By Anthony McDaniel, M.D.
Methadone (also known as Symoron, Dolophine, Amidone, Methadose, Physeptone, Heptadon, Phy and many other names) is a synthetic opioid, used medically as an analgesic, antitussive and a maintenance anti-addictive for use in patients on opioids. It was developed in Germany in 1937. Although chemically unlike morphine or heroin, methadone also acts on the opioid receptors and thus produces many of the same effects. Methadone is also used in managing chronic pain owing to its long duration of action and very low cost. Methadone was introduced into the United States in 1947 by Eli Lilly and Company. Methadone is useful in the treatment of opioid dependence. It has cross-tolerance with other opioids including heroin and morphine and a long duration of effect. Oral doses of methadone can stabilize patients by mitigating opioid withdrawal syndrome. Higher doses of methadone can block the euphoric effects of heroin, morphine, and similar drugs. As a result, properly dosed methadone patients can reduce or stop altogether their use of these substances.
Methadone is approved for different indications in different countries. Common is approval as an analgesic and approval for the treatment of opioid dependence. It is not intended to reduce the use of non-narcotic drugs such as cocaine, methamphetamine, or alcohol. Today, a number of pharmaceutical companies produce and distribute methadone. The racemic hydrochloride is the only form available in most countries, such as the Netherlands, Belgium, France and in the United States, as of March 2008. The tartrate and other salts of the laevorotary form (levomethadone, with trade names including Polamidone and Heptadon) are available in Europe and elsewhere. These are possibly more potent and lack the cardiac effects such as lengthened QT interval caused by the dextrorotary form. The major producer remains Mallinckrodt, who sells bulk methadone to most of the producers of generic preparations and also distributes its own brand name product in the form of tablets, dispersible tablets and oral concentrate under the name Methadose in the United States.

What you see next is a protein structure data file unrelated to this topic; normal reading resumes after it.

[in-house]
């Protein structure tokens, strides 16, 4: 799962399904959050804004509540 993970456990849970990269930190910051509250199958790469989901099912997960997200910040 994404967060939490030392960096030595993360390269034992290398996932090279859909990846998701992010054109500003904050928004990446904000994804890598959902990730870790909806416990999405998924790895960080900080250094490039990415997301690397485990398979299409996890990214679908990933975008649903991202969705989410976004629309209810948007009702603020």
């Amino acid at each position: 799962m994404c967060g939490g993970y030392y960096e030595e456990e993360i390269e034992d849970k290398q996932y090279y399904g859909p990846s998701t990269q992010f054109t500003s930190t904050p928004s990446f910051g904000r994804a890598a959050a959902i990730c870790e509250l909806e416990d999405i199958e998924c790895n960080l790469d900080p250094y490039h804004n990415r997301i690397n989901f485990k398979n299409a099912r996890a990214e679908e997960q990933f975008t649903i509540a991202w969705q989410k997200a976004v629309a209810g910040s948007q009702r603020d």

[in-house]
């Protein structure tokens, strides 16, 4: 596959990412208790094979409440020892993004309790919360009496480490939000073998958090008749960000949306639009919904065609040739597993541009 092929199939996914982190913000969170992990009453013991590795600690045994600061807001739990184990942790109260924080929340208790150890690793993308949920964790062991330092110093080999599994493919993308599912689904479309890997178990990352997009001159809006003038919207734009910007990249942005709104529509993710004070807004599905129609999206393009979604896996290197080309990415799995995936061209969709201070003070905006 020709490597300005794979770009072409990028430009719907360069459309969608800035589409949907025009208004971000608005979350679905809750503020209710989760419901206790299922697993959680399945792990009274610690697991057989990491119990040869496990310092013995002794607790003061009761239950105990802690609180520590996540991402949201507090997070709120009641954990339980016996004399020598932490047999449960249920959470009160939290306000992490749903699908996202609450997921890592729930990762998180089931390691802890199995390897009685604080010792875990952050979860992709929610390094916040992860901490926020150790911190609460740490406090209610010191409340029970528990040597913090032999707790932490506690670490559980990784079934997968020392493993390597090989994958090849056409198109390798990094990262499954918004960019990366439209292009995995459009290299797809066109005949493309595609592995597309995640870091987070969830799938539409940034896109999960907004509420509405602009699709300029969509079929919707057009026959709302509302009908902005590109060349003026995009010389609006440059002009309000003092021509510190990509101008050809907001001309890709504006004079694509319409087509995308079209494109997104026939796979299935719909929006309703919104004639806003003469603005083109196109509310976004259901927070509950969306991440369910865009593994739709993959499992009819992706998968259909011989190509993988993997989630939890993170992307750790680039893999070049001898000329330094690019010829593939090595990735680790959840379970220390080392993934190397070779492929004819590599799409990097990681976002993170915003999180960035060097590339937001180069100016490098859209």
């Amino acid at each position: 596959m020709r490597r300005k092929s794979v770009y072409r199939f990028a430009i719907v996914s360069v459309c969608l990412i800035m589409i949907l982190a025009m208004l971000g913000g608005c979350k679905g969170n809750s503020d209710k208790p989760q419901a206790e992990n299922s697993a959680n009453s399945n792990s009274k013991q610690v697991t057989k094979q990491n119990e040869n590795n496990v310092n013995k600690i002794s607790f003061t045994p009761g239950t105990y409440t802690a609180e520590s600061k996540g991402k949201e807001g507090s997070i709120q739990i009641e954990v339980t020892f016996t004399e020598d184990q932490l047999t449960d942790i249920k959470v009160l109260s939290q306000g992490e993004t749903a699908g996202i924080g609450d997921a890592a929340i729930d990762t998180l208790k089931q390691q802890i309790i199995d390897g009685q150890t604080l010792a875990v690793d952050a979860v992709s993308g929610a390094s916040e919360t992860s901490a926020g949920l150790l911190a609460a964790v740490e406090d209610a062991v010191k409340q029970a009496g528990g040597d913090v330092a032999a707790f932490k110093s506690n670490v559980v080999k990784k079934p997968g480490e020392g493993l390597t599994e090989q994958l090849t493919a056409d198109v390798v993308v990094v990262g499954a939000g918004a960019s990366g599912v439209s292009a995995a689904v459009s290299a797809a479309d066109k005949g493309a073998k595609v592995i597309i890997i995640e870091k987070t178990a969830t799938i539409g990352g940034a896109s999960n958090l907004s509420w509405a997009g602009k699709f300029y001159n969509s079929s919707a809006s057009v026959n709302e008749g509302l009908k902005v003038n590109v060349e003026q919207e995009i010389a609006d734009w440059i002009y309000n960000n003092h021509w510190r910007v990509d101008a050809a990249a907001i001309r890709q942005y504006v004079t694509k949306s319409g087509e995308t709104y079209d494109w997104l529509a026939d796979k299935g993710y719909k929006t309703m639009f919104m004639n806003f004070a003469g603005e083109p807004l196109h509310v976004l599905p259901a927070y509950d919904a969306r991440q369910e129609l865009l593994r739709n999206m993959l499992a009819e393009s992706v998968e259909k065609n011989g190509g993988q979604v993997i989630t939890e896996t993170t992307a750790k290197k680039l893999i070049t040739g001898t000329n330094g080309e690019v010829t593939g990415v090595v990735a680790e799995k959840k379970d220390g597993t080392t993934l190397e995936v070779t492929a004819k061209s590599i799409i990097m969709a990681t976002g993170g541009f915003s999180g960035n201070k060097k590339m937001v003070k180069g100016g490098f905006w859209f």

As with other opioid medications, tolerance and dependence usually develop with repeated doses. Tolerance to the different physiological effects of methadone varies; tolerance to euphoria develops quickly, whereas tolerance to constipation, sedation, and respiratory depression develops slowly (if ever). Withdrawal symptoms have shown to be up to twice as severe than those of morphine or heroin at equivalent doses and are significantly more prolonged; methadone withdrawal symptoms can last for several weeks or more. A general guideline is a 1:1 ratio for trouble free detox. Being on a constant dose of say 100 mg. for one year, can take 18–24 months for safe detoxification. At high maintenance doses, sudden cessation of therapy can result in withdrawal symptoms described as "the worst withdrawal imaginable," lasting from weeks to months. There is a trend in the management of opiate addiction towards the reduction of a patient's methadone dosage to a point where they can be switched to buprenorphine or another opiate with an easier withdrawal profile. When detoxing at a recommended rate (typically 1-2 mgs per week), withdrawal is either minimal or nonexistent, as the patient's body has time to adjust to each reduction in dose.
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